Now let’s see how the interest in this keyword looks like on Google Trends.
Google Trends show that interest in “content marketing” started to rise in 2012 and it has remained stable at the same level since 2015.
Evaluating the data from both Google Keyword Planner and Google Trends, you’ll see that businesses are more interested in content marketing more than SEO services.
The information you’ll get from Google Keyword Planner and Google Trends will help you create the right offer your website visitors would be interested in buying.
4. Social Networks
Social networks are a great place to find and connect with your target audience.
Social networks give you the opportunity to learn about your target audience and know what they care about.
Most of your target audience is on social networks.
First, you need to recognize which social networks your target audience are hanging out.
If your target audience is women between 18 – 29-year olds, Instagram would be the perfect place to reach them.
If your target audience is professionals, LinkedIn would be the perfect place to connect with them.
Facebook and Twitter are great social networks to connect with people of different demographics.
You should follow your authority competitors on these social networks.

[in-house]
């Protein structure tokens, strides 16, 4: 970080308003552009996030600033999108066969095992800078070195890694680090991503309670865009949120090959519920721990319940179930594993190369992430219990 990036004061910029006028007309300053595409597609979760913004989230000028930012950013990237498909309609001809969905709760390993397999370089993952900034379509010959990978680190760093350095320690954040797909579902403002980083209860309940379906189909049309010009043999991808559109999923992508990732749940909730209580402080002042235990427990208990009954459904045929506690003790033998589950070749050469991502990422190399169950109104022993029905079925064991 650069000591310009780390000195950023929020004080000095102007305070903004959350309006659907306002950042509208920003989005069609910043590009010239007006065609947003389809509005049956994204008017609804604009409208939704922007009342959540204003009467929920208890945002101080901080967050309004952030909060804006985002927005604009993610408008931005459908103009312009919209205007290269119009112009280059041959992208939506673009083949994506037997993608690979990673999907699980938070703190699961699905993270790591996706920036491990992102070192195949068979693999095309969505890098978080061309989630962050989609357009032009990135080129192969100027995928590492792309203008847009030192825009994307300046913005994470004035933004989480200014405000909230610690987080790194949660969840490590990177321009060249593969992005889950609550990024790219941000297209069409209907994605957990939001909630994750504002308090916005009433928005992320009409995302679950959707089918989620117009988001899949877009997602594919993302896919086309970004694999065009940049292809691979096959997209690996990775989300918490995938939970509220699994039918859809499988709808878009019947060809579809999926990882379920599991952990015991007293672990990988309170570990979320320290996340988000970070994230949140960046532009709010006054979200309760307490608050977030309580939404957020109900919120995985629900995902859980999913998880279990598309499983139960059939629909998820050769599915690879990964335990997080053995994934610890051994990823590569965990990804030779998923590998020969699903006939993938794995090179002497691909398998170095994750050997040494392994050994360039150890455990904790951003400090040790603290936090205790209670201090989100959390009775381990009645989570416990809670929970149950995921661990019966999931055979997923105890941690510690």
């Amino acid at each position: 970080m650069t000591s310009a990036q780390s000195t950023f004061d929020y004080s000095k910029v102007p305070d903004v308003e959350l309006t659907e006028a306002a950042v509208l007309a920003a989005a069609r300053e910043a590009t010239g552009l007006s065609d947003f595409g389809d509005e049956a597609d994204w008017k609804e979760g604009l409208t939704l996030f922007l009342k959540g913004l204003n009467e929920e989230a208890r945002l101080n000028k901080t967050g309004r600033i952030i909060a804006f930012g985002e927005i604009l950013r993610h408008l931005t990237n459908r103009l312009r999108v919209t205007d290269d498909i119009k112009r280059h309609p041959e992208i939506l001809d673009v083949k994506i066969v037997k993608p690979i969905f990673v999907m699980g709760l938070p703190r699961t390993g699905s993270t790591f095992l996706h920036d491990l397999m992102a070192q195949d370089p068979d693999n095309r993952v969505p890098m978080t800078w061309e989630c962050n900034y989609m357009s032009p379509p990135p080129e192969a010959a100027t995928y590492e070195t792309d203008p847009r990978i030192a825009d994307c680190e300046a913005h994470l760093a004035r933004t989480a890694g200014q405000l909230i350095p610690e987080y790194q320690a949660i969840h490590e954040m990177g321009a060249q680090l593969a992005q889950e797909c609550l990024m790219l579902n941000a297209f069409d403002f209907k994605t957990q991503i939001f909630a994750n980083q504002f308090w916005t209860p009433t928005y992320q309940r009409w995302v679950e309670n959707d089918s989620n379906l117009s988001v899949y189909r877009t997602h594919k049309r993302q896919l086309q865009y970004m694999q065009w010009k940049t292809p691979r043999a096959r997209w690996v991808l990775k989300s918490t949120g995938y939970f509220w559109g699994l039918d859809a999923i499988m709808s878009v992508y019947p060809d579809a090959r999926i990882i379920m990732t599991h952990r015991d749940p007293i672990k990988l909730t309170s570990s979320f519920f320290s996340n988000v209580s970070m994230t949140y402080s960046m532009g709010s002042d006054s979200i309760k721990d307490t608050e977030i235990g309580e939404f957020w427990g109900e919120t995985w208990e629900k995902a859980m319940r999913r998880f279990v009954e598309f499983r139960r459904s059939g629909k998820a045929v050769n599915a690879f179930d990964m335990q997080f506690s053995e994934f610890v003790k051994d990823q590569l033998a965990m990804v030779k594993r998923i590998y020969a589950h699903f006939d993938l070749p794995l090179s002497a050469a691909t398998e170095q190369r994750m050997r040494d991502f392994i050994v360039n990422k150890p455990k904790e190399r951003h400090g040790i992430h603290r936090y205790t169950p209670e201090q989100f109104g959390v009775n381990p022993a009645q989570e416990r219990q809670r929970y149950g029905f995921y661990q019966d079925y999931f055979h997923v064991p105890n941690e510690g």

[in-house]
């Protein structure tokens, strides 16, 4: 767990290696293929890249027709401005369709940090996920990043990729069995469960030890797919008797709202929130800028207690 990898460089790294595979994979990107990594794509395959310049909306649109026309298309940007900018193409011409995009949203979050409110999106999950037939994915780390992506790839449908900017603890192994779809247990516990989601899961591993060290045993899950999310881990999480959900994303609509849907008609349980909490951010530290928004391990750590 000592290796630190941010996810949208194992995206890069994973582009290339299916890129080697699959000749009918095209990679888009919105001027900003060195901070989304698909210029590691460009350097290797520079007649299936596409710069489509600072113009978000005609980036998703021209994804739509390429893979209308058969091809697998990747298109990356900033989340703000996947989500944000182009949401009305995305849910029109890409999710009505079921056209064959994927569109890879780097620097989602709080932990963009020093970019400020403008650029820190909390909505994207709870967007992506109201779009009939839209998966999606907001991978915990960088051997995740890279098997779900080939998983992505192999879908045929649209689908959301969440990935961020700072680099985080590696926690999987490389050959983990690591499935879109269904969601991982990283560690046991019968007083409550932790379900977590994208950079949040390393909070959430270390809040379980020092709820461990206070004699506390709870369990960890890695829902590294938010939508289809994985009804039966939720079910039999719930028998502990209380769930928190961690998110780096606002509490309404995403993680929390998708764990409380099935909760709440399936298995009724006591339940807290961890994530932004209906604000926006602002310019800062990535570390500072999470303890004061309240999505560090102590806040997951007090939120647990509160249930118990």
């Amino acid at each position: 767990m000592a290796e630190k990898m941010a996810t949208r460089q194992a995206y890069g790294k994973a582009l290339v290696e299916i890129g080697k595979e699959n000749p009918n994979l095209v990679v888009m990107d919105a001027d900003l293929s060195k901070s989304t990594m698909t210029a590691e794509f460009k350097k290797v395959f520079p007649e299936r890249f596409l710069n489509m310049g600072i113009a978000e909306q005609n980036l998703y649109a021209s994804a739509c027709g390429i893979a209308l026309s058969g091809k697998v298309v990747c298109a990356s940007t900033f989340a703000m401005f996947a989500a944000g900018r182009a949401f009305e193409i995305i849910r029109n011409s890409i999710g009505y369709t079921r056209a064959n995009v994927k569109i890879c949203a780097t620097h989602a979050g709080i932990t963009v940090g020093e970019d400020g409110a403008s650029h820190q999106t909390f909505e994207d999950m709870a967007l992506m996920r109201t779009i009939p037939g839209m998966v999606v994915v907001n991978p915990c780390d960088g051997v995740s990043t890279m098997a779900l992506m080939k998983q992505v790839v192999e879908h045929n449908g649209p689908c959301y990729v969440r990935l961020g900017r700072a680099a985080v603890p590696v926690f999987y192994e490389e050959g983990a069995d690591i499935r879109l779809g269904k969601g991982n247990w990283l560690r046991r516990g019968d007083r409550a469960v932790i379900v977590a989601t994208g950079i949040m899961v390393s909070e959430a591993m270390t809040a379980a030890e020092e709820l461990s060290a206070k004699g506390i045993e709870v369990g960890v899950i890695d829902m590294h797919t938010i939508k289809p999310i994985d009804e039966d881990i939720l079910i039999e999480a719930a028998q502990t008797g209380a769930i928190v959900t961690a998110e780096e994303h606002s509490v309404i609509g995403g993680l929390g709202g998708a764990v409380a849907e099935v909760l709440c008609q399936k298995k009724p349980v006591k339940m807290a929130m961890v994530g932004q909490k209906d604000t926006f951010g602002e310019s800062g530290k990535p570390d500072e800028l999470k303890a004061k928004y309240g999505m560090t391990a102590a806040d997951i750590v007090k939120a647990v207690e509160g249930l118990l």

Let’s use Twitter as an example.
See what your competitors are tweeting to their followers who are also your target audience.
Get to see which of their updates are getting the most retweets and why?
For example, if a tweet from your competitor gets a lot of retweets, it shows that your target audience likes updates like that.
For example, Larry Kim is a top internet marketer and an authority competitor of mine.
Looking at his tweet history for the past 24 hours at the time of writing, the tweet in the image below got more retweets and favorites than other tweets within the same period.
This tells me that my target audience cares a lot about their CTA buttons.
It indicates they would be interested if I created a similar, better content or product around the topic.
This is another thing I wouldn’t have learned about my target audience if I run online surveys.
5. E-commerce Reviews
E-commerce sites are great places to learn about your target audience.
Amazon is my favorite e-commerce site because it’s the most popular and it also has a very strict review policy.
Most of the reviews on Amazon are genuine and you can confirm if they are coming from verified buyers.
You want to know why those buyers like the product. Most of them will give their reasons in the review section.
For example, I went to the book section on Amazon and landed on a marketing book that has managed to get a lot of reviews.
Below is a screenshot of two wonderful reviews that help me learn more about my target audience.
Note: I have highlighted the parts that help me learn more about my target audience.
The reviews on this page let me know that my target audience wants to improve their conversation skills so that they can better communicate with potential partners, connectors, and customers. These are things surveys might not tell me.
As you can see, you don’t need to waste time and money conducting surveys.
You already have in your possession powerful resources that will tell you everything you need to know about your target customers.